On his first day as CEO of the Christian relief agency World Vision, Rich Stearns sat down in a conference room, bowed his head in prayer, and wondered, not for the first time, what exactly he'd gotten himself into.

In 1998, after a successful corporate career, Stearns left behind his corner office and company Jaguar at Lenox—a high-end tableware company—and entered a world he knew nothing about. He was convinced that God had called him to the job—and nearly as certain that he would fail.

So his prayer went something like this: "Lord, I don't have a clue when the eight o'clock bell sounds, and it is time to start actually doing this job. I haven't the foggiest idea where to start."

Then he added this request.

"I did my part. I showed up," he told God. "Now you have to do the rest, or we are going to screw up one of the best ministries in the kingdom."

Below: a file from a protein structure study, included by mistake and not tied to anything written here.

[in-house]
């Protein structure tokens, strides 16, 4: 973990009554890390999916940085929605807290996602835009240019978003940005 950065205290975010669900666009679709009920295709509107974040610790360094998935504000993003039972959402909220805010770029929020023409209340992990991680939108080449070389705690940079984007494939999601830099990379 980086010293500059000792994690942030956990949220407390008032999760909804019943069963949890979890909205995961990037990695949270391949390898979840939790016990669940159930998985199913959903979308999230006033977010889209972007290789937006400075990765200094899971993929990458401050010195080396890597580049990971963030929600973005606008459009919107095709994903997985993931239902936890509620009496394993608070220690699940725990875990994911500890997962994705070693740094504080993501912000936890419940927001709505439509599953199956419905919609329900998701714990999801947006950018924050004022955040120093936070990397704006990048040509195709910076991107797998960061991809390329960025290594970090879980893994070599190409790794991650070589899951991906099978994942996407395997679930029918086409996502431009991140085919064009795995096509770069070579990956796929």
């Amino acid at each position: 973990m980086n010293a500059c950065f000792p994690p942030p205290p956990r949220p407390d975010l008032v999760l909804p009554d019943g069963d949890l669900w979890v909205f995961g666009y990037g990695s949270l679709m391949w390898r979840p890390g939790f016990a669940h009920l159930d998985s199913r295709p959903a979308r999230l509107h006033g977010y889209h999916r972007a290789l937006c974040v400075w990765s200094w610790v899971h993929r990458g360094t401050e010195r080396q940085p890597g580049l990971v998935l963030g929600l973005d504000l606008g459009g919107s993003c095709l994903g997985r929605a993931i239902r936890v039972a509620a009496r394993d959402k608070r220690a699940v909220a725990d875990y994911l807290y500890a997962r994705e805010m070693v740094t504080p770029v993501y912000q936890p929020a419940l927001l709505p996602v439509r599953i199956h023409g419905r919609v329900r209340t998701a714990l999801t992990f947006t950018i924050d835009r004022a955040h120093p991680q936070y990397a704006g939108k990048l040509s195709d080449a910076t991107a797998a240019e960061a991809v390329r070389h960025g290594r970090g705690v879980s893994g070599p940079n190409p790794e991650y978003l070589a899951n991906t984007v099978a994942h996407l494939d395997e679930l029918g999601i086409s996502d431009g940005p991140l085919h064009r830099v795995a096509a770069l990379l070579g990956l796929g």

Stearns learned quickly. During his tenure, his business skills have helped World Vision cut overhead costs and strengthen its programs to better serve some of the world's poorest people.

In doing so, he's joined a long list of Christian businesspeople who've taken leaps of faith into the nonprofit world. That list includes Peter the fisherman; George Williams, who was a draper before starting the Young Men's Christian Association in the 1840s; Bill Bright, who ran Bright's California Confections before starting Campus Crusade for Christ; and Millard Fuller, who was a millionaire lawyer and entrepreneur before founding Habitat for Humanity.